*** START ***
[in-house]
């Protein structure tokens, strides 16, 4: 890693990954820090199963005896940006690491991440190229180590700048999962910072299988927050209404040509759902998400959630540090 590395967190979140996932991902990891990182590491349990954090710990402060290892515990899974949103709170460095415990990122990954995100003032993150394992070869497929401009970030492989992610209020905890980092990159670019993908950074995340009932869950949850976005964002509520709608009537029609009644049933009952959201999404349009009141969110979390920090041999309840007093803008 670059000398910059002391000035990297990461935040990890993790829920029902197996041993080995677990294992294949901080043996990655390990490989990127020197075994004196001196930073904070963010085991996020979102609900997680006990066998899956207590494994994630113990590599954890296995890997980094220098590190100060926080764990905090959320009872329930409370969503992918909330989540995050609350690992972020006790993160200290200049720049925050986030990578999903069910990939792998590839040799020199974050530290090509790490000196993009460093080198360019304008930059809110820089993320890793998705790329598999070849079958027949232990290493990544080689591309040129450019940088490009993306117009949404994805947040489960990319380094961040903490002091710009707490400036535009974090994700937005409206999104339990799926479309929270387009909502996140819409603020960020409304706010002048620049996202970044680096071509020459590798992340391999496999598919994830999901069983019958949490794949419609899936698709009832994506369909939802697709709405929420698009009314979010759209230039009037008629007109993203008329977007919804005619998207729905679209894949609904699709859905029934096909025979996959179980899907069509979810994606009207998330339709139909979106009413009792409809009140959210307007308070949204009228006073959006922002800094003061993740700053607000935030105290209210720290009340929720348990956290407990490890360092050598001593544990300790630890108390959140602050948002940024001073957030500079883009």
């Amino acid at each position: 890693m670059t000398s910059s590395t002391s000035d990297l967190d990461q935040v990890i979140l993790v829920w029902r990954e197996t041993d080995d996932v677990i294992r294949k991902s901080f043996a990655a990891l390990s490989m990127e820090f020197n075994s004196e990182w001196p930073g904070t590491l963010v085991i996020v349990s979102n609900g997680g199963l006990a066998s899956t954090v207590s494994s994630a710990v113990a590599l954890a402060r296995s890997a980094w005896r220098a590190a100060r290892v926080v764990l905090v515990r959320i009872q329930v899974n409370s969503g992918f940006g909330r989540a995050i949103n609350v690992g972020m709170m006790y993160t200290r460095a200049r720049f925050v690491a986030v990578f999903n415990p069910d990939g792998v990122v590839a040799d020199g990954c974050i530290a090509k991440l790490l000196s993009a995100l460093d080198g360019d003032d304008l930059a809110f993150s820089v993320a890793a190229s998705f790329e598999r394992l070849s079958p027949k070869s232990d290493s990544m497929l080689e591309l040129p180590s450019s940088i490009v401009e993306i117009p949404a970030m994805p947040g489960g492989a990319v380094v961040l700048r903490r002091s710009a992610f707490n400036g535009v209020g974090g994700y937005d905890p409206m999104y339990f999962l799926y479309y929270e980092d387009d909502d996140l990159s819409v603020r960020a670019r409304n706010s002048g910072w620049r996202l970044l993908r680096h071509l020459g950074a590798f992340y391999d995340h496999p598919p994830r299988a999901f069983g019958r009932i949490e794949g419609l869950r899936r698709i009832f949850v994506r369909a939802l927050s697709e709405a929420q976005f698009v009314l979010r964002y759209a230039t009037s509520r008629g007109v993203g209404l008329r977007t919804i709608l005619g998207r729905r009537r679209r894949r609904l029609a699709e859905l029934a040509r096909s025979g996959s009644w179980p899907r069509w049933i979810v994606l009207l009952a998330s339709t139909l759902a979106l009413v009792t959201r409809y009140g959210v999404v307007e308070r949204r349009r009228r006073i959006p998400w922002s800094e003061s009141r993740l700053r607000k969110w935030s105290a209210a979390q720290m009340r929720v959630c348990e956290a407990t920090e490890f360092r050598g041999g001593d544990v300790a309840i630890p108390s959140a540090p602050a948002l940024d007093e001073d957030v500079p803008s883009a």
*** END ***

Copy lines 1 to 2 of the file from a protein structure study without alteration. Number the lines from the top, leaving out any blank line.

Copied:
[in-house]
């Protein structure tokens, strides 16, 4: 890693990954820090199963005896940006690491991440190229180590700048999962910072299988927050209404040509759902998400959630540090 590395967190979140996932991902990891990182590491349990954090710990402060290892515990899974949103709170460095415990990122990954995100003032993150394992070869497929401009970030492989992610209020905890980092990159670019993908950074995340009932869950949850976005964002509520709608009537029609009644049933009952959201999404349009009141969110979390920090041999309840007093803008 670059000398910059002391000035990297990461935040990890993790829920029902197996041993080995677990294992294949901080043996990655390990490989990127020197075994004196001196930073904070963010085991996020979102609900997680006990066998899956207590494994994630113990590599954890296995890997980094220098590190100060926080764990905090959320009872329930409370969503992918909330989540995050609350690992972020006790993160200290200049720049925050986030990578999903069910990939792998590839040799020199974050530290090509790490000196993009460093080198360019304008930059809110820089993320890793998705790329598999070849079958027949232990290493990544080689591309040129450019940088490009993306117009949404994805947040489960990319380094961040903490002091710009707490400036535009974090994700937005409206999104339990799926479309929270387009909502996140819409603020960020409304706010002048620049996202970044680096071509020459590798992340391999496999598919994830999901069983019958949490794949419609899936698709009832994506369909939802697709709405929420698009009314979010759209230039009037008629007109993203008329977007919804005619998207729905679209894949609904699709859905029934096909025979996959179980899907069509979810994606009207998330339709139909979106009413009792409809009140959210307007308070949204009228006073959006922002800094003061993740700053607000935030105290209210720290009340929720348990956290407990490890360092050598001593544990300790630890108390959140602050948002940024001073957030500079883009």